Davy, Edward (DNB00)
DAVY, EDWARD (1806–1885), scientific investigator, the eldest son of Thomas Davy, a surgeon resident at Ottery St. Mary, and with an extensive medical practice in that district of Devonshire, who married Elizabeth Boutflower, daughter of a literary gentleman living at Exeter, and the original of the fairy queen in Coleridge's ‘Songs of the Pixies,’ was born at Ottery on 16 June 1806. He was educated at the school of the Rev. Richard Houlditch in his native town, and by his maternal uncle, Mr. Boutflower, a schoolmaster in Tower Street, London. When about sixteen years old he was apprenticed to Charles Wheeler, house surgeon at St. Bartholomew's Hospital, with whom he lived for three years. In 1825 he gained the hospital prize for botany, passed the Apothecaries' Hall in 1828, and became a member of the Royal College of Surgeons in 1829. Shortly afterwards he bought, as he supposed, a medical practice at 390 Strand, but soon discovered that he had been taken in, the business being that of a dispensing chemist. In this establishment he thereupon began to trade as an operative chemist, under the title of Davy & Co., and to supply the scientific apparatus which his studies had enabled him to modify or to improve. In 1836 he published ‘An Experimental Guide to Chemistry,’ and at the end is printed a catalogue, occupying seventeen pages, of the instruments on sale at his shop, in which occur such special articles as ‘Davy's blow-pipe’ and ‘Davy's improved mercurial trough.’ In 1835 he invented and patented a cement called ‘Davy's diamond cement,’ for mending broken china and glass, and for many years it brought him a small annual profit. It was at this period of his life that Davy undertook those experiments in electric telegraphy by which his name is still kept green in scientific circles. Even at that date he had a very clear perception ‘of the requirements and capabilities’ of an electric telegraph, and to him is due the honour of inventing the ‘relay,’ or, as he called it, the ‘electric renewer.’ These ideas had been brooding in his mind for some years, but in 1836 they shaped themselves into his ‘Outline of a new plan of telegraphic communication.’ Very early in 1837 he obtained permission from the office of woods and forests to lay down a mile of copper wire around the inner circle of the Regent's Park, through which, with the help of a friend, many successful experiments were obtained. In May of the same year he endeavoured to stop the granting of their first patent to his rivals, Cooke and Wheatstone, for their inventions, but his efforts were not attended with success. A working model of his instruments, in which his improvements were brought down to date, was shown at the close of 1837 at the Belgrave Institution, London, and attracted much attention. Still greater publicity was drawn to his invention of the needle telegraph when an exhibition of his apparatus was opened at Exeter Hall on 29 Dec. 1837. He applied for a patent for his electro-chemical recording telegraph, and in spite of the opposition of his rivals the specification was granted on 4 July 1838. There was a confident expectation on the part of his family that his discoveries would secure for him both fame and fortune, but his prospects were marred by his sailing from the Thames for Australia as the medical superintendent of an emigrant ship on 15 April 1839. He believed that his venture had been perfected, and that his future success would not be impaired by his absence from England, but the attempts of his father and friends to finish his inventions after he had taken this ill-advised step resulted in failure. Another exhibition of his apparatus which was set on foot in 1839–40 ended in disappointment, the machines were sent down to Ottery at the close of the latter year, and after forty years of neglect were broken up and sold as old metal. His patent was bought up by the old Electric Telegraph Company for 600l., and quietly allowed to lapse.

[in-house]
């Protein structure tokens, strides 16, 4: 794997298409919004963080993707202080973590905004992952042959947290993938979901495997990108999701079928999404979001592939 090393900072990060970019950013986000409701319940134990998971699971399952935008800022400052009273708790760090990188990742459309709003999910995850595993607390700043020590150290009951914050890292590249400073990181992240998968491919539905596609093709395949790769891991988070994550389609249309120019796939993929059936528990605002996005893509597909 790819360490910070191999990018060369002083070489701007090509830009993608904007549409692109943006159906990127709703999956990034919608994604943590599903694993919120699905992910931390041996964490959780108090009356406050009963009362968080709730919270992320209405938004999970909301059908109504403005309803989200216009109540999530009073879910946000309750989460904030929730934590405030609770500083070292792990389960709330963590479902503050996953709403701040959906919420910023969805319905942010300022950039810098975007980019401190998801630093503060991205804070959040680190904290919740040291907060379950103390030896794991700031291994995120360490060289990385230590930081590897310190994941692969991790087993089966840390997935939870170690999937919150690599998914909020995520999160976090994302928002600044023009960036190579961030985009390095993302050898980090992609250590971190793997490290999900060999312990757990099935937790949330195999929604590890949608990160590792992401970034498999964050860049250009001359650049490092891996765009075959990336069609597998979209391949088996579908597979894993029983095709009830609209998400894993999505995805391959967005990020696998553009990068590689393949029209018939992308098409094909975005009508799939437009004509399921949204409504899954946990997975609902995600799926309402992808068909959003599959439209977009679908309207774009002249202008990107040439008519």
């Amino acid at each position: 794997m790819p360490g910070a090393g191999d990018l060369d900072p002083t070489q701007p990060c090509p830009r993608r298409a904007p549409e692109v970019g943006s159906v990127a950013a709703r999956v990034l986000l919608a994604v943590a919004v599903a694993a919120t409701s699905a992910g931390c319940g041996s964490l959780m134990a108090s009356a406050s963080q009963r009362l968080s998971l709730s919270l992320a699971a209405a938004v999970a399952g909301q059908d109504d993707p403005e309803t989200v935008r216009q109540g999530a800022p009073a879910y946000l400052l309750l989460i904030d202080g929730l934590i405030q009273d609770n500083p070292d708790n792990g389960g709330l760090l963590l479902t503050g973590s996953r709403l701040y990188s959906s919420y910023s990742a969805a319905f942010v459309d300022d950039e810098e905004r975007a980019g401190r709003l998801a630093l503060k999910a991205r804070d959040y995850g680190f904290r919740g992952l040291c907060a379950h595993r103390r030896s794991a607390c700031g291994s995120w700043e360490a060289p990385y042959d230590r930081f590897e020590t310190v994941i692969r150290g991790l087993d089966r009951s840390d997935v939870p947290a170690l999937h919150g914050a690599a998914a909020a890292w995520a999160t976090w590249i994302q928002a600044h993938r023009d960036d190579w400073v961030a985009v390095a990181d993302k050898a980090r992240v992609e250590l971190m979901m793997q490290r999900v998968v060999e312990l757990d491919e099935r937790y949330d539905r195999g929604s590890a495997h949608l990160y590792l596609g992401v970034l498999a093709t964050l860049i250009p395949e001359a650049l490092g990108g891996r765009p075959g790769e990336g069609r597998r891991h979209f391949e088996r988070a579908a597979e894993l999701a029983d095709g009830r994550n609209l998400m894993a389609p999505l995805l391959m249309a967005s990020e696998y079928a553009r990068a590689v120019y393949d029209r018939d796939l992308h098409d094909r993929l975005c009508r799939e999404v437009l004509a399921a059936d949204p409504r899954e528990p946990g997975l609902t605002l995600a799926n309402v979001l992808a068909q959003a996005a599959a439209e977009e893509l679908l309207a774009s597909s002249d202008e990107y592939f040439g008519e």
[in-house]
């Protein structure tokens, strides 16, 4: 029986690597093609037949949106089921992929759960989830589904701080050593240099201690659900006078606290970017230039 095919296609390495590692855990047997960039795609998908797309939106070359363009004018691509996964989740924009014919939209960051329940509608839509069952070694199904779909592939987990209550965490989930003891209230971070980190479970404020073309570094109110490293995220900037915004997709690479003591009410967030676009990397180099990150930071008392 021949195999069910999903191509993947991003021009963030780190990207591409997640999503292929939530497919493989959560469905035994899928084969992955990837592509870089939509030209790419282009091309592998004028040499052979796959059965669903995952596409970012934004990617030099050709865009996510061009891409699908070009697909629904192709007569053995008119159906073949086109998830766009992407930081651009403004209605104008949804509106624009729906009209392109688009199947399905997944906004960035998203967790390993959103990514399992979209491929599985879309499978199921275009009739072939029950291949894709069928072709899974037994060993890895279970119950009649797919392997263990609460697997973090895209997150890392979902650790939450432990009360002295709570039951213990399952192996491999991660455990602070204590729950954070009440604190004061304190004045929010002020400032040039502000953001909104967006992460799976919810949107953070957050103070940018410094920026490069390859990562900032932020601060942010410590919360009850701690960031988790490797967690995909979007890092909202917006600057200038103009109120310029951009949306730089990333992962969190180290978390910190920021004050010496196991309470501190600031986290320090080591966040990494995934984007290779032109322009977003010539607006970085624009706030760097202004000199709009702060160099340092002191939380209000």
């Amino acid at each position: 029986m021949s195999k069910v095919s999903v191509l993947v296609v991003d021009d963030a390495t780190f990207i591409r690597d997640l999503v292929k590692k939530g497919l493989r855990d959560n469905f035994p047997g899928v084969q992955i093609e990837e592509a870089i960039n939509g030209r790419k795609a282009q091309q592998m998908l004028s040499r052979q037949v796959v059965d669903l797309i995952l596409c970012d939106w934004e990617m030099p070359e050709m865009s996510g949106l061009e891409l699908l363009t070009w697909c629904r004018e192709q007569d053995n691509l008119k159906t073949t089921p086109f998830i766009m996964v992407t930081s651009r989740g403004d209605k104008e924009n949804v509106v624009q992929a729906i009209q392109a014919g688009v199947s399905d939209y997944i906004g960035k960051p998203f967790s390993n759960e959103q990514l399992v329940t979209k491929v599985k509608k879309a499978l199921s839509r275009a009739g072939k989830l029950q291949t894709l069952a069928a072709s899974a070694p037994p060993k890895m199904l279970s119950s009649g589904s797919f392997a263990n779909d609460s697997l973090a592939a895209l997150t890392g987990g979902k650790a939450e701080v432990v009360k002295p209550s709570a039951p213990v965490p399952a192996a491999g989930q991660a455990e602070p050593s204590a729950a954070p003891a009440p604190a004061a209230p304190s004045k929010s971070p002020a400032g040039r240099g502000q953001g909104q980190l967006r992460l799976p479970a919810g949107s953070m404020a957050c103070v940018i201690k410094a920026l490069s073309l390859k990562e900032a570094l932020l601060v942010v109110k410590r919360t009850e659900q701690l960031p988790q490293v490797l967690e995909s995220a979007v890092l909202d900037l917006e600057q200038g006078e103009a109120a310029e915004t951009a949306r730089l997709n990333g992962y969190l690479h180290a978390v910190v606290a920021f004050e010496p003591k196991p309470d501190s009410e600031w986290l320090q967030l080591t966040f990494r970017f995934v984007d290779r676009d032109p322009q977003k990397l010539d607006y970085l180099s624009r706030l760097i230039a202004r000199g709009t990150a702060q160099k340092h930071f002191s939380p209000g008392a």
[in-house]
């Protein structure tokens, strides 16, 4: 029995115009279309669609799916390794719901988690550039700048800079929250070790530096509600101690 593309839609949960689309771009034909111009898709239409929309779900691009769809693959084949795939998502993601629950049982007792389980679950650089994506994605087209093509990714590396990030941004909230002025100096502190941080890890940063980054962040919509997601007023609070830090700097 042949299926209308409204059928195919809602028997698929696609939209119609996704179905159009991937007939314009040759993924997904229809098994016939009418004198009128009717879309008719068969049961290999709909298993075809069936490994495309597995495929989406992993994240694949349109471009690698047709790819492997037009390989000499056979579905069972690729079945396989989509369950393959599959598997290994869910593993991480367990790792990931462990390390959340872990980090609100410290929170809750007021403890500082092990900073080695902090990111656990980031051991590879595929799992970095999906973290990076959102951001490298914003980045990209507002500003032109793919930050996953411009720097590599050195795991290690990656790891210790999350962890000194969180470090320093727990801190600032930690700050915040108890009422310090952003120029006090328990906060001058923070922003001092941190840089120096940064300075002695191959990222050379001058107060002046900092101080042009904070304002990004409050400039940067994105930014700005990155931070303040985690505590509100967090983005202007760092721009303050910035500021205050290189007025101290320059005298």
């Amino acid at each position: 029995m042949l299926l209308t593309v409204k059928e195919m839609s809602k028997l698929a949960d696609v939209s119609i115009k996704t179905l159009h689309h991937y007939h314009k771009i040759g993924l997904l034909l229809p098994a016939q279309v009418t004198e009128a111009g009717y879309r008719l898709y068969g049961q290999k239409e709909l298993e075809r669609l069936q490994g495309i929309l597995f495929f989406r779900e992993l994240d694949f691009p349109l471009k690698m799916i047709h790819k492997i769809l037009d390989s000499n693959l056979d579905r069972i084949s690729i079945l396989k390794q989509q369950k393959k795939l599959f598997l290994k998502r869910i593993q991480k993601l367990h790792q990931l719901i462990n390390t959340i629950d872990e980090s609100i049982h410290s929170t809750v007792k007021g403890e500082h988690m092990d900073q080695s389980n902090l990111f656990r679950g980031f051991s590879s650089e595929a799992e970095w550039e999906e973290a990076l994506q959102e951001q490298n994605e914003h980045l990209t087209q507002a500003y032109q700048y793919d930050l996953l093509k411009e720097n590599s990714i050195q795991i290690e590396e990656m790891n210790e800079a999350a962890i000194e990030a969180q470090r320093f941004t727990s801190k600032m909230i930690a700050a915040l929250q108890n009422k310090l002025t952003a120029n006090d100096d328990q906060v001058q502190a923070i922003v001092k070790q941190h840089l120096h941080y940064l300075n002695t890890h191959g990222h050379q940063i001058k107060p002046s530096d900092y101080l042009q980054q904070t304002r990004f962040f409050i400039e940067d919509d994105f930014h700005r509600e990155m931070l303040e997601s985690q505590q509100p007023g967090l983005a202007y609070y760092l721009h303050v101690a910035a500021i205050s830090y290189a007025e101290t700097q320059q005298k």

In his new home Davy showed abundant energy. Farming was his first pursuit, but this occupation was quickly abandoned, and he took to literary occupations. He contributed to the ‘Melbourne Argus,’ and from 1843–5 was engaged as editor of the ‘Adelaide Examiner,’ and his friends record that while engaged in newspaper life he published a prediction, soon to be realised in fact, that certain districts of Australia were auriferous. In 1848 he became the manager of the copper smelting works at Yatala, and the establishment was carried on with great prosperity until 1851, when the departure of the workmen for the goldfields led to its being closed. When the government assay office was opened at Adelaide in 1852 the operations were placed under Davy's charge, and in this post he showed such skill and judgment that the Victorian government when establishing a similar department at Melbourne tempted him with a liberal salary of 1,500l. per annum to take charge as superintendent of the practical section of the office. This handsome pay he only enjoyed from July 1853 to December 1854, when the assay department was abolished by Sir Charles Hotham. Davy again took to farming, and again without profit to himself. He thereupon settled at Malmesbury, Victoria, as a surgeon, and laboured energetically in his profession and in the local affairs of that town. For more than twenty years he was a magistrate, for twenty-five years he gratuitously held the office of medical officer of health for the district, and on three occasions he was mayor of the town. At the close of his life attention was drawn by Mr. Fahie to Davy's scientific discovery, and the distinction of honorary member of the Society of Telegraph Engineers and Electricians was conferred upon him in November 1884. Davy died at Malmesbury on 27 Jan. 1885. By his first wife, Mary Ann Bryant, he had one son, George Boutflower Davy, now an official in the land registration court of New Zealand. She died about 1877, and he married again about 1880, leaving behind him at his death a widow and an infant child. Under brighter auspices Davy's fame might have been worldwide. A mass of papers relating to his career were deposited by his nephew, Henry Davy, M.D., of Exeter, with the Society of Telegraph Engineers.[Melbourne Argus, 28 Jan. 1885; Short Memoir of Edward Davy by his nephew Henry Davy, M.D., reprinted from Electrician, vol. xi. 1883; Honour to whom honour is due; Fahie's Edward Davy and the Electric Telegraph, reprinted from Electrician, vol. xi. 1883; Fahie's Electric Telegraphy to 1837, pp. 349–447, 516–529; Electrician, xiv. 50, 287 (1884–5); Mechanics' Mag. xxviii. 261, 295, 327*, xxx. 101 (1838–9).]